• FEATURED FICTION •
Written in a flash …
or maybe not.
Some short fictions trip from the mind straight into their scenarios, but most take a little teasing to produce their full worth.
The shortest often need the most weeding out of unnecessary verbiage. And a longer time to finalise. While the longer ones, might need a subtler approach to how the words are interlaced.
the short stories expand thought and experience to ore adventurous levels and the odd poem or rhyme add another dimension to creative concepts.
Here, you will find a mixture of old and new. Some works have been published on websites elsewhere or in one of my books. Others will appear here first and so be exclusive to this website's visitors, for a while.
FEATURED FLASH FICTION
A look back to the 70s.
It was as near a real pub as you’d find on a fifties built, city estate. Square block in brick, with pyramid roof, now with twenty years of tacky floor, grease and grime, hunkered down below the soon to be crumbling concrete tower blocks, and just a shallow wedge of low-rise maisonettes, alongside a line of four local shops, to keep it away from all-day shadow. Five paved steps up from the road, no ramps in those days, but level entry from the houses behind: if you knew your way around. The lunchtime watering hole of local workers and the office fraternity.
Step inside and you immediately appreciated the gloom, the drifting smoke from half or more of the tables; just five of them barriered by two, ineffectual, ceiling hung “No Smoking” signs and a thin waist high partition; a sop for those who refrained from the habit. That spot was my choice, but the nicotine wafts still stirred the cravings of youth, abandoned ten years before.
This was a beer drinkers’ pub. Bitter, stout, lager. And ten Woodbine from the machine by the loos; perhaps, Gold Leaf for the white collars. Only a few punters supped the inverted spirit bottles, behind the long bar, or the half-drawn wine bottles; except for the occasional chaser. Well not at lunch. Evenings were different, when more females arrived on the arms of men friends: or looking for one. It wasn’t my scene, the late hours, but come one o’clock in the day, I’d be over for a curly sandwich or one of the few hot and greasy offerings from the kitchen. That’s when three or four of us would grab a table, talk soccer and cars, mostly, and order something with chips. Didn’t matter much what. Everything had a fried egg and tasted pretty well the same. But we did get the delights of Annie.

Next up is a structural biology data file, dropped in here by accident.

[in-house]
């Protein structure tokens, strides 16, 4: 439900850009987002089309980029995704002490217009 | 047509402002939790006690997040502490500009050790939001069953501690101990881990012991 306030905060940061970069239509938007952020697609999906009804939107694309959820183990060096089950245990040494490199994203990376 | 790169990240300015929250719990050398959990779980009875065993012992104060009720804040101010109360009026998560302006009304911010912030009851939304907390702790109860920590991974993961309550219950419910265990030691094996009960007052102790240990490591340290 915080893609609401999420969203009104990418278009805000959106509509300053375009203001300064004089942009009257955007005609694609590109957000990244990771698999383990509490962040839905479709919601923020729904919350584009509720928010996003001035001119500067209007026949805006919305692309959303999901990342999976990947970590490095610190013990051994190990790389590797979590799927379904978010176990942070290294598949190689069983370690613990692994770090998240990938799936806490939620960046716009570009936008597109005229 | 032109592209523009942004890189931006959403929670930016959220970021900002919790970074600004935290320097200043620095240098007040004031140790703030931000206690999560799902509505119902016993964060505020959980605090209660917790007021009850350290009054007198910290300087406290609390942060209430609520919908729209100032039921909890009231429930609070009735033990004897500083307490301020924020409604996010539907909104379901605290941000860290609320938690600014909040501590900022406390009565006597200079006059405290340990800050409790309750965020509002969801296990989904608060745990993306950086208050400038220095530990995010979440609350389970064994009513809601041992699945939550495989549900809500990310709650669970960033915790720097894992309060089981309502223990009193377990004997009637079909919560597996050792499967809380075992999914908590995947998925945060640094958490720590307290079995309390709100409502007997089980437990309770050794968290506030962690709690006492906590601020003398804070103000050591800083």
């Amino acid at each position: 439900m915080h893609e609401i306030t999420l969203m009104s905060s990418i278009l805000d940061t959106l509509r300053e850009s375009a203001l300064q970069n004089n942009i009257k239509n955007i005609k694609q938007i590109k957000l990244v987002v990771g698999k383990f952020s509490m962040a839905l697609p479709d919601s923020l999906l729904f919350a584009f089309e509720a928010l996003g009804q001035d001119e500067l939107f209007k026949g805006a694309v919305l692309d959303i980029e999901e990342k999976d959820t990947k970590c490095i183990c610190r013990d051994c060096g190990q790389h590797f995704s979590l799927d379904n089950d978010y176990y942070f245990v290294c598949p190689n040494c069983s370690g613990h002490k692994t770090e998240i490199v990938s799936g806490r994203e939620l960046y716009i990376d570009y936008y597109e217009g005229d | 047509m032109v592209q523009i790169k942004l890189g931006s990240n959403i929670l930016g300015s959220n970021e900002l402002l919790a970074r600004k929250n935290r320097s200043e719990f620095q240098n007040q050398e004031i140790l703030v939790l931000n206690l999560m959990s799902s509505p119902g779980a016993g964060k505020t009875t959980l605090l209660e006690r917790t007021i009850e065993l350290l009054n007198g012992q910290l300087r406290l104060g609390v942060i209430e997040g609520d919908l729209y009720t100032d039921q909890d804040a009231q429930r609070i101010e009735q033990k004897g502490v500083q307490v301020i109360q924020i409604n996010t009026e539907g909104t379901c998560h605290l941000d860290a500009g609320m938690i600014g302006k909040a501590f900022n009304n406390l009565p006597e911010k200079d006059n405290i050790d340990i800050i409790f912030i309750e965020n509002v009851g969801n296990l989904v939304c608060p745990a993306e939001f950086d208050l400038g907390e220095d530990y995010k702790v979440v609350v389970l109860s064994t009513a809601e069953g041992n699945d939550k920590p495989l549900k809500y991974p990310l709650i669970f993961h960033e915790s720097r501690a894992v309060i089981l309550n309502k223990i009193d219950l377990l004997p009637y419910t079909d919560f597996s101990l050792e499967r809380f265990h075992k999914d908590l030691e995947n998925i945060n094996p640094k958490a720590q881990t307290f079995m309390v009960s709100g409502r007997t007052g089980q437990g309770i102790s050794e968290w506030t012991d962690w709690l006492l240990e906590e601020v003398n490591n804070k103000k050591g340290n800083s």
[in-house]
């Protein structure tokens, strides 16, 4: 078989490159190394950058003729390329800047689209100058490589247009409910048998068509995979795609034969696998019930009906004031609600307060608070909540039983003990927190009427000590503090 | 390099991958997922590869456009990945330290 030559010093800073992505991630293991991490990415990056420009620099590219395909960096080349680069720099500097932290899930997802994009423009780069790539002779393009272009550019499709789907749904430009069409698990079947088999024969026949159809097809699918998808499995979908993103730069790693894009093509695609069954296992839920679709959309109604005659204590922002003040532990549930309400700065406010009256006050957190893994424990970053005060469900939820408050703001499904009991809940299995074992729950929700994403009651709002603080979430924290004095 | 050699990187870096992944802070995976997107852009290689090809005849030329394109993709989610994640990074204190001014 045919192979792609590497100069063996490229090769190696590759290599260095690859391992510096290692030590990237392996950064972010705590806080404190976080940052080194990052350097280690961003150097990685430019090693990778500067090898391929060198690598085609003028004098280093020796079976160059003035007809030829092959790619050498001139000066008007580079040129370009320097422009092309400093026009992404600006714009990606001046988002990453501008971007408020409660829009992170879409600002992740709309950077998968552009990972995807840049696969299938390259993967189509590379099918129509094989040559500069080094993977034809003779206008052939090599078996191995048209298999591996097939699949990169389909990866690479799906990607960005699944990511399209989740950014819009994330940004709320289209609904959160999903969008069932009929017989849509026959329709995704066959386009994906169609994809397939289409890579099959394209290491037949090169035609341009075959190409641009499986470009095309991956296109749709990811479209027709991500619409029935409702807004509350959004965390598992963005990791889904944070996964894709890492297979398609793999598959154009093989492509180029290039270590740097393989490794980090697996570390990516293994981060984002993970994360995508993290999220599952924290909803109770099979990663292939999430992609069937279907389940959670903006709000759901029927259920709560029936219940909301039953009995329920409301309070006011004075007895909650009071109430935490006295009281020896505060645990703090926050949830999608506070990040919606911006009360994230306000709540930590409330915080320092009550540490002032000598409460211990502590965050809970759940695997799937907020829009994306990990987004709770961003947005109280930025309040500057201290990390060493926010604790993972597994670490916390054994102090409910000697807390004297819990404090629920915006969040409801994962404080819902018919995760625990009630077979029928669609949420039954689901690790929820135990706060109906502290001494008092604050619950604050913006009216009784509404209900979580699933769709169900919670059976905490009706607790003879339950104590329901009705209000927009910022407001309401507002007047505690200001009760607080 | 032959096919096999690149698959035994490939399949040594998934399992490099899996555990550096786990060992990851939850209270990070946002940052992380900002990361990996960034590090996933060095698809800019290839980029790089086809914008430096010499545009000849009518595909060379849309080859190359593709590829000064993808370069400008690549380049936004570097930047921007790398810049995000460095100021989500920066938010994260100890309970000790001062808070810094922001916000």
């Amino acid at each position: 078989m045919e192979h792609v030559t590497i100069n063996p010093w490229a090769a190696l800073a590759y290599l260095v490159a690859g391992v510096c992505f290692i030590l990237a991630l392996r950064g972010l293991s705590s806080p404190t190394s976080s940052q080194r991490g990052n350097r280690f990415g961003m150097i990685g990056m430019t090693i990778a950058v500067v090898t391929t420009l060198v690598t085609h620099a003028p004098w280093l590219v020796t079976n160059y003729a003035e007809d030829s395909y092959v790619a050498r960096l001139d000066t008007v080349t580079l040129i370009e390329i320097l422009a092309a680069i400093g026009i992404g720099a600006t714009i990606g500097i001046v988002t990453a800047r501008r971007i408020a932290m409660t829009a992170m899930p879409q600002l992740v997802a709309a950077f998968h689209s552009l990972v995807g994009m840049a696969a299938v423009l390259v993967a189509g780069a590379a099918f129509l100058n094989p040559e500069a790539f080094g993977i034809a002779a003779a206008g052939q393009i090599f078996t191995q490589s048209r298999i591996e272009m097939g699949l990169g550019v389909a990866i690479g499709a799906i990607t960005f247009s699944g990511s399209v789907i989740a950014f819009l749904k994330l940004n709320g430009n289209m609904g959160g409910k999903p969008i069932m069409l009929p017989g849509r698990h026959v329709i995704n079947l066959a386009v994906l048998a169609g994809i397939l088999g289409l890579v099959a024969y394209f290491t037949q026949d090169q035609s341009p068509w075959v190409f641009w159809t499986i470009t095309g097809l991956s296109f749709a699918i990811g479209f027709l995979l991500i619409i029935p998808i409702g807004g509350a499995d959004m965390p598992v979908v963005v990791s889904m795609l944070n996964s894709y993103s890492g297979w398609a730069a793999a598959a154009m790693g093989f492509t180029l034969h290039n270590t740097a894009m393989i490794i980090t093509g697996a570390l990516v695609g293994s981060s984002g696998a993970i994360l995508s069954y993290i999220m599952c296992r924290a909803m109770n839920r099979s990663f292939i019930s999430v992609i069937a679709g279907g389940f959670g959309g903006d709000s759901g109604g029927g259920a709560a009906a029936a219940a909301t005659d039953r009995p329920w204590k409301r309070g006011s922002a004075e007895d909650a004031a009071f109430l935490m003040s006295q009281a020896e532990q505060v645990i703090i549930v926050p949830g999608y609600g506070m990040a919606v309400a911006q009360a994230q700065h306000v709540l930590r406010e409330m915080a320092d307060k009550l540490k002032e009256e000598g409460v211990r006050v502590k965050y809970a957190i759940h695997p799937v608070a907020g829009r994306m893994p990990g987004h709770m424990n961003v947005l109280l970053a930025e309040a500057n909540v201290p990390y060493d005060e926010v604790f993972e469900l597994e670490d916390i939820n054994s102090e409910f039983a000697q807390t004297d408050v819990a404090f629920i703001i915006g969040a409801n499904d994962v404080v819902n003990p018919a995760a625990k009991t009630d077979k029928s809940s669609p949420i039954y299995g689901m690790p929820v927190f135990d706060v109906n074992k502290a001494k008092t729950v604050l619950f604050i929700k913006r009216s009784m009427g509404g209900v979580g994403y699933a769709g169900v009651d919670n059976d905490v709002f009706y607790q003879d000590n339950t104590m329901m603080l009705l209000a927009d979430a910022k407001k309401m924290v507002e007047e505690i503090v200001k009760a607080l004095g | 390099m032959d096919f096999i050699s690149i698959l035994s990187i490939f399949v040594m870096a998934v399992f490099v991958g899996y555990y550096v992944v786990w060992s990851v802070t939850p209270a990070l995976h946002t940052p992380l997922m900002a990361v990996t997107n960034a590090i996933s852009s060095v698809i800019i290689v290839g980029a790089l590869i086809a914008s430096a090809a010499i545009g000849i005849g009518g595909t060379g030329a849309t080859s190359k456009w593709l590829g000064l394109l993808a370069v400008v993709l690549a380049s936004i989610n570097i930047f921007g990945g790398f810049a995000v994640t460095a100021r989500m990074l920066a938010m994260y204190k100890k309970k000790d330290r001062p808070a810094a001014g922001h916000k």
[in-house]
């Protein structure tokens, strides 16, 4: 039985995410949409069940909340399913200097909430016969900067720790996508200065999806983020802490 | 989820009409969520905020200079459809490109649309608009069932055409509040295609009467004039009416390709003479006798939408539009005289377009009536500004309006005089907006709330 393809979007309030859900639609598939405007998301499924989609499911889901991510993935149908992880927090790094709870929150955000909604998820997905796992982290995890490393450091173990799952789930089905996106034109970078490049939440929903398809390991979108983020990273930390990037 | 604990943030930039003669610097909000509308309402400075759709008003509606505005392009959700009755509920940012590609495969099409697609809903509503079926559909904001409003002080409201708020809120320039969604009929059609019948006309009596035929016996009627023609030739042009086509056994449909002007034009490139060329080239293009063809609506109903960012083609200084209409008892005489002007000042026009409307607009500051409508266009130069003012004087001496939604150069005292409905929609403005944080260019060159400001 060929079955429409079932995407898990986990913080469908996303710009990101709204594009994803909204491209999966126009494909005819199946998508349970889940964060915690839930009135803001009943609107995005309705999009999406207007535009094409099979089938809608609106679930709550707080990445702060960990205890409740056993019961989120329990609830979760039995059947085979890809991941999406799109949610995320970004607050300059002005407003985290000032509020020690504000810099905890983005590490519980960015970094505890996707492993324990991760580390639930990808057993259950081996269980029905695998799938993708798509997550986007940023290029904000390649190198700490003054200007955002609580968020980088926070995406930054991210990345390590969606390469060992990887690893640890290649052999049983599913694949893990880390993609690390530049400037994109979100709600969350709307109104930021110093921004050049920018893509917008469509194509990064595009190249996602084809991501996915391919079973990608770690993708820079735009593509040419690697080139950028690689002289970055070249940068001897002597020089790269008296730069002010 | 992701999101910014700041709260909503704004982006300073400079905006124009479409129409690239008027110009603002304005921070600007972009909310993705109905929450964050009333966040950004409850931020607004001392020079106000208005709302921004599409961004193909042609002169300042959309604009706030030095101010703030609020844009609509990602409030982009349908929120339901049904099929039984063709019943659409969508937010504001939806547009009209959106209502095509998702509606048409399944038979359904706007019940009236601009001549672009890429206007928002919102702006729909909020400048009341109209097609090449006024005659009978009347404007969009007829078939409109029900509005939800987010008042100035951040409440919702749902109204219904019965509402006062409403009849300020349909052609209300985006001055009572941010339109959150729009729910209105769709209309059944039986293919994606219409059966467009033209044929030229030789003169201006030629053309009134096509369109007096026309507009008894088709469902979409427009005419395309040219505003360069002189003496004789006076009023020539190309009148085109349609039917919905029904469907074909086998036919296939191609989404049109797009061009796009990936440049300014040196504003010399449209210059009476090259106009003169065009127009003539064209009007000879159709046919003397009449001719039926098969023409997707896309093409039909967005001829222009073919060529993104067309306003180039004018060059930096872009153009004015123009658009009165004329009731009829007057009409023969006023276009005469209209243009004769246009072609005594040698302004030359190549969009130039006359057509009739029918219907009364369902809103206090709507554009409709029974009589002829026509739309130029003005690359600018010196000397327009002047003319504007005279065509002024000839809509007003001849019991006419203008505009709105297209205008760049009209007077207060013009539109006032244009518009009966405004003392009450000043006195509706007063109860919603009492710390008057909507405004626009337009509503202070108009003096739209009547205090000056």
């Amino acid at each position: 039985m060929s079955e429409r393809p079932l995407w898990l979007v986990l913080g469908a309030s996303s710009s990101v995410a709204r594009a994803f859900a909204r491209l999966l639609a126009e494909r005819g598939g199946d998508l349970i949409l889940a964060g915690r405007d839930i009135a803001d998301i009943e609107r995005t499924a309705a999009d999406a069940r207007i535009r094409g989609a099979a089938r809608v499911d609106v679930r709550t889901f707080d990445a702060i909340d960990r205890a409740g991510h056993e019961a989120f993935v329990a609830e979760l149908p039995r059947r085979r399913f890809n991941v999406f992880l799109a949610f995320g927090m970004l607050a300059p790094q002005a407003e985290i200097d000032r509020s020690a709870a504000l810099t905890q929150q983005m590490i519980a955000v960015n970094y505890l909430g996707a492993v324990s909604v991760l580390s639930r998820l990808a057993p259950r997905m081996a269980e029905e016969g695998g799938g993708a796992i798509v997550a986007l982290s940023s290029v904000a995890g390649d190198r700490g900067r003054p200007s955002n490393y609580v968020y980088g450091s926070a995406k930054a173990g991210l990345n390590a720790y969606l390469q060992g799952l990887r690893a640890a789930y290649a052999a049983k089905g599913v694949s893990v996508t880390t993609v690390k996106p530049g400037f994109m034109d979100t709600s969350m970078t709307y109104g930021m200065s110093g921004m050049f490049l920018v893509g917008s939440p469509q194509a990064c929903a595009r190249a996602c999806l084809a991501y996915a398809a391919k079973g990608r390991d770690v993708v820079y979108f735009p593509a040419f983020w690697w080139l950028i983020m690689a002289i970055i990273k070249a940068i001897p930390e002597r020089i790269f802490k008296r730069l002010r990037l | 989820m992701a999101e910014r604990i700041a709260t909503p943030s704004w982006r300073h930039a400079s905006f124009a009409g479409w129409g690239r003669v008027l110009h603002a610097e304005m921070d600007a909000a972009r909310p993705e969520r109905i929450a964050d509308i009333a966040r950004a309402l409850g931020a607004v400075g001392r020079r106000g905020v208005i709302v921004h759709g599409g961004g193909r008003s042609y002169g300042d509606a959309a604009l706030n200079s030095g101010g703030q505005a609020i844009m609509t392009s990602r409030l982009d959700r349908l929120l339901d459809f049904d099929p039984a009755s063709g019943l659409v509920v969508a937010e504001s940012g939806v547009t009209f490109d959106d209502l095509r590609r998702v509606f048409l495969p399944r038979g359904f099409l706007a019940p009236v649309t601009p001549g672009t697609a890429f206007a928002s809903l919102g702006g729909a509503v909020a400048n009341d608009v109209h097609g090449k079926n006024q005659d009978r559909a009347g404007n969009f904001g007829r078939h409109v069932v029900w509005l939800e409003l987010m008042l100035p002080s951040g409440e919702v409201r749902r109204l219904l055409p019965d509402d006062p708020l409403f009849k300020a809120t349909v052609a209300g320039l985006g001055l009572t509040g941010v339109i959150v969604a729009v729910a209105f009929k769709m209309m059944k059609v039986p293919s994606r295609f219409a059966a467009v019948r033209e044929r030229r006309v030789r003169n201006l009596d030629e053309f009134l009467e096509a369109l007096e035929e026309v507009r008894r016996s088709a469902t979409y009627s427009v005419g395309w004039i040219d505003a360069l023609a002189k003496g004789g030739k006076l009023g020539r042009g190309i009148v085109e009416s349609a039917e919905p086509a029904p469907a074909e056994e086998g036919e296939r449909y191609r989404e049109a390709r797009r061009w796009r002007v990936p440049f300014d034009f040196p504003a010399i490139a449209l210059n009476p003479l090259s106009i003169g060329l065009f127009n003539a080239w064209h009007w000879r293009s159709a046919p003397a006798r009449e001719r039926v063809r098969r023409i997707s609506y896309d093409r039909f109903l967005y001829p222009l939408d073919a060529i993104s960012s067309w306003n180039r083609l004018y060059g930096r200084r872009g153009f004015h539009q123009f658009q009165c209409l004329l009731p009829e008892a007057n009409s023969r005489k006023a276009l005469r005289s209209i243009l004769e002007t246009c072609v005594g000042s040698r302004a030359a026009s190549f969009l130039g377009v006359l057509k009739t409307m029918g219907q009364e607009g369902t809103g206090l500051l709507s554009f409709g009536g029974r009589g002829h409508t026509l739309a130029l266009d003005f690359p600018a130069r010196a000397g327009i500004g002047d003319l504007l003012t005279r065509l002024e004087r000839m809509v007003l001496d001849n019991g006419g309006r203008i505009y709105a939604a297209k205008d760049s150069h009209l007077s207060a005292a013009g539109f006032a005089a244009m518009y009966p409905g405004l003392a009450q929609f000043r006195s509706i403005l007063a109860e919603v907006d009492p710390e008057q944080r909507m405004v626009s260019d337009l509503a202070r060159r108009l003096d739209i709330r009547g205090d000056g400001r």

Annie was a gem. Though advanced in her years, she sparkled in the cream and brown, smoke tarnished interior, as we hailed her from the thread worn seats of our blonde wood chairs, feet settled on the cream curly cues of an ale sticky, maroon carpet. Perhaps, sparkled is a bit much. Her greatest glow was from an ever present ciggie, when she hadn’t got food in both hands.
As regulars, she knew we liked to get in and out sharpish. So, when things were extra busy, she’d hustle our order through, out of order. Then, in her navy, below the knee dress, frayed at the hem, and her gravy stained white apron, she’d waltz through the blue haze, between tables, early comers yelling for their meals, too, please, and chassé around into the no smoking zone. With a hefty plonk of plates, she’d dump a dinner (always dinner to her) in front of each of us, winking her one good eye at us (the other looked at the next table), her smoke gravelled voice asking, ‘Who’s the pie?’ And then, with a yellow stained half smile, it was a ‘That’s yours, luv. Get it down yer neck!’ Staring at grease laden plates and often slimy egg, we hadn’t the heart to query how long the pale pink bacon rashers had been cooked, so just mumbled our thanks. At least, the chips were good; long strips of golden-brown crispy potato, which we smothered in salt.
Done with us, to a general chorus, from those who’d ordered food, of ‘Where’s ours Annie?’, she would amble back, stopping at the bar to have a drag or two of her smouldering fag, perched on the side of the black glass, Guinness ashtray, before disappearing back into the kitchen. Back out with another couple of plates, those who found grey grains on the side of them could be certain it wasn’t salt or pepper.
Long gone now, poor old soul. Well-loved and long remembered. Must be forty years since my last visit. Pub’s gone, too. Tower blocks gone. Now all modern residential; and my old office a fitness gym. We could have done with that, after lunch with Annie. But whenever I stop in in a gastro pub, now, and see a plate of gammon and egg being served at the table next to mine, happy memories return. A remembered haze and scent of smoke. As I dig into my herby halloumi and skinny chips.
See more Flash Fiction here